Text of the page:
Mick Mulvaney argues that the Consumer Financial Protection Bureau is “trampling on capitalism” – a problem he has promised to fix immediately.
During his first day as the watchdog agency’s acting director on Monday, Mulvaney announced a 30-day freeze on the new regulations so he can ensure they don’t ‘suffocate’ loans. Mulvaney said he would soon be briefed on the roughly 100 lawsuits the agency is involved in.
“Anything discretionary, we suspend for 30 days,” Mulvaney told reporters.
Mulvaney has long been a harsh critic of the CFPB. Now his distaste for the office raises questions about what will happen to the many investigations and lawsuits he has launched against companies and banks.
Court documents and regulatory filings show that these purposes include Wells Fargo (online real estate database )Zillow ( and student loan processor Heartland Campus Solutions. The CFPB is also likely to investigate other companies that have not yet disclosed the investigations. )
“Rumors that I’m going to set the place on fire, blow it up or lock the doors are completely untrue,” Mulvaney said.
However, Mulvaney, who as a lawmaker voted to abolish the CFPB altogether, said President Trump wanted him to “fix” the CFPB because the previous administration “went too far.”
Trump tweeted his desire to rein in the CFPB, calling the agency a “disaster” that has “devastated” banks and prevented them from “properly serving the public.” It’s part of Trump’s push to broadly cut regulations.
“It’s very clear that the financial sector is the biggest winner from a weakened CFPB and consumers are the losers,” said Patricia McCoy, a Boston College law professor and former CFPB official.
It was not entirely clear on Monday who was in charge of the CFPB. Mulvaney said he was calling the shots. But he also faces a lawsuit from Leandra English, who was appointed acting manager on Friday by the outgoing manager.
But in the end, Trump will end up appointing a permanent director. Under Mulvaney or another Trump-appointed official, “the CFPB’s enforcement program will shrink significantly,” Isaac Boltansky, policy officer at Compass Point Research and Trading, wrote in a report released Monday.
Quyen Truong, the CFPB’s former deputy general counsel, expects the office “not to pursue the kind of aggressive claims it has to this day.”
The CFPB made a name for themselves by taking on Wells Fargo last year. The agency, along with the Office of the Comptroller of the Currency and the Los Angeles City Attorney, fined Wells Fargo $185 million for open millions of fakes bank accounts and credit cards.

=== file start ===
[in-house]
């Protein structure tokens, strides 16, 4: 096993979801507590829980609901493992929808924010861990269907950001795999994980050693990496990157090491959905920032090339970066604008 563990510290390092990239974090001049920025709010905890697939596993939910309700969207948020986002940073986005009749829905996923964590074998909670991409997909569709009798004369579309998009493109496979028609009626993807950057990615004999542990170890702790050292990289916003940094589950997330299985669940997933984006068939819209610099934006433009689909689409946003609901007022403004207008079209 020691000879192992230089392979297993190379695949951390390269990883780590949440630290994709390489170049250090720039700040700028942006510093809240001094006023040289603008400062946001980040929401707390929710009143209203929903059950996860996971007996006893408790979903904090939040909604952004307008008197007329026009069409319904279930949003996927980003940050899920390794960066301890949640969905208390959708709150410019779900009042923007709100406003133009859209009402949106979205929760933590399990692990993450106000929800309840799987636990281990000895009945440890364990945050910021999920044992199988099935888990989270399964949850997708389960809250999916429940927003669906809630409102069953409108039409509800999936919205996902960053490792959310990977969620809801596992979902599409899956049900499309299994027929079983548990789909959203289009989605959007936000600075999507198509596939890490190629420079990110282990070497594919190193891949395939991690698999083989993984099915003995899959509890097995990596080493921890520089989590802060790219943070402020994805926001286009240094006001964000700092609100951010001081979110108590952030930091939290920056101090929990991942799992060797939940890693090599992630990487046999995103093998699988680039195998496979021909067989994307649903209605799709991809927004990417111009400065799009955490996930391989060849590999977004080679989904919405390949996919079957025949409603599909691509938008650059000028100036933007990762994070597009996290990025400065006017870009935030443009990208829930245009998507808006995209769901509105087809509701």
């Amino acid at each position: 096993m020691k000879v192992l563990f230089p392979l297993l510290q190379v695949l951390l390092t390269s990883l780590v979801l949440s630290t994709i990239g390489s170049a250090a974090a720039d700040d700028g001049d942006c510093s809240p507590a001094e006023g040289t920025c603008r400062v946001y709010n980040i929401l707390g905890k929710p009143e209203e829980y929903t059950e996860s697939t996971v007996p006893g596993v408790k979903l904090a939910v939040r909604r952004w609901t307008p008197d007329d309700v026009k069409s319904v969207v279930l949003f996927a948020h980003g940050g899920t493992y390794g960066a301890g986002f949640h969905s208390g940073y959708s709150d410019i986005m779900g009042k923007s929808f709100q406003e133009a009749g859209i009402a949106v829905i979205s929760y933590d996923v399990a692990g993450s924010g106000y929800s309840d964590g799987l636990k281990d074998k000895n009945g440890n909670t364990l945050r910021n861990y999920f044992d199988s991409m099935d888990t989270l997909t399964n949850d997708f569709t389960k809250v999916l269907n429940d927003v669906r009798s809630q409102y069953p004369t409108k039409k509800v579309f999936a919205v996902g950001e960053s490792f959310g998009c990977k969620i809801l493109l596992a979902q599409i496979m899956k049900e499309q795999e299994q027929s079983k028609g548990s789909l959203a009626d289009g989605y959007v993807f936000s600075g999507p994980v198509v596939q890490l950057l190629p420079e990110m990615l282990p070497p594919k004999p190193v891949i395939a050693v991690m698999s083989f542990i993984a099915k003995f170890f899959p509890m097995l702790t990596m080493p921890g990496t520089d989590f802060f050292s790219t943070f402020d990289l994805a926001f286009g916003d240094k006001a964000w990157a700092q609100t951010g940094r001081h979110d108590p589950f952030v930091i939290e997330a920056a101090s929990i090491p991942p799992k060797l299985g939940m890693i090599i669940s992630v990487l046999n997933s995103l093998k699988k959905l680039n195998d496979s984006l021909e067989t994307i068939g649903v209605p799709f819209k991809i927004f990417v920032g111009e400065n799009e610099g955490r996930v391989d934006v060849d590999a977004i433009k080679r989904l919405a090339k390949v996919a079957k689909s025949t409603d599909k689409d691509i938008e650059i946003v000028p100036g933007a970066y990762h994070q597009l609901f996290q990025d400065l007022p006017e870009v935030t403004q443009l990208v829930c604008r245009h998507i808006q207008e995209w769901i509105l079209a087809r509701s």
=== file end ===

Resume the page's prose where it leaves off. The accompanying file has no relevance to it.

Mulvaney, who questioned why the CFPB hadn’t found the Wells Fargo fiasco sooner, reiterated on Monday that he was “disturbed” by the scandal at the bank.
Earlier this month, Wells Fargo said the CFPB had launched an investigation into its mortgage business. Wells Fargo admitted that some borrowers were wrongly charged fees for missing a deadline to lock in promised interest rates – even when the delays were the bank’s fault.
Separately, Wells Fargo ( said the CFPB is investigating whether customers were harmed by the freezing and closing of the bank’s deposit accounts after Wells Fargo detected suspected fraudulent activity. )
The CFPB could also look into Wells Fargo car credit problems. Wells Fargo said it billed up to 570,000 customers since 2012 for car insurance they didn’t need.
Wells Fargo declined to comment on the CFPB leadership changes.
The CFPB opened an investigation in 2015 into Zillow’s ( advertising practices. The regulator is studying a “co-marketing” program at Zillow that allows lenders and real estate agents to share advertising costs on the site. )
Zillow said the CFPB is investigating potential violations of the Real Estate Settlement Procedures Act, which prohibits bribes in exchange for business referrals.
Zillow is in talks with the CFPB about a possible settlement, even though it believes its practices are “lawful,” company executives said in a recent conference call.
Heartland Campus Solutions
On November 16, the CFPB sued Heartland Campus Solutions, claiming the company failed to comply with a CFPB investigation. The CFPB said in court documents it was investigating whether Heartland had engaged in illegal practices related to servicing student loans.
Global Payments (owner of Heartland, did not respond to a request for comment. )
Debt Relief Freedom
On November 8, the CFPB sued Freedom Debt Relief, the largest US provider of debt settlement services, and its co-CEO Andrew Housser. The CFPB alleged that Freedom Debt Relief charged consumers without settling their debts and charged misleading fees.
Freedom Debt Relief said in a statement that its practices are “legally compliant, highly ethical and responsive to the needs of our clients.” The company said it will “vigorously contest” the lawsuit.
The CFPB alleges Think Finance, a fintech company, tricked customers into paying debts they didn’t legally owe. The CFPB filed a lawsuit on Nov. 15 alleging that Think Finance “made misleading claims and unlawfully withdrew money from consumers’ bank accounts.”
Think Finance did not respond to a request for comment.
— CNNMoney’s Allie Malloy and Nathaniel Meyersohn contributed to this report.
CNN Money (New York) First published November 27, 2017: 5:38 p.m. ET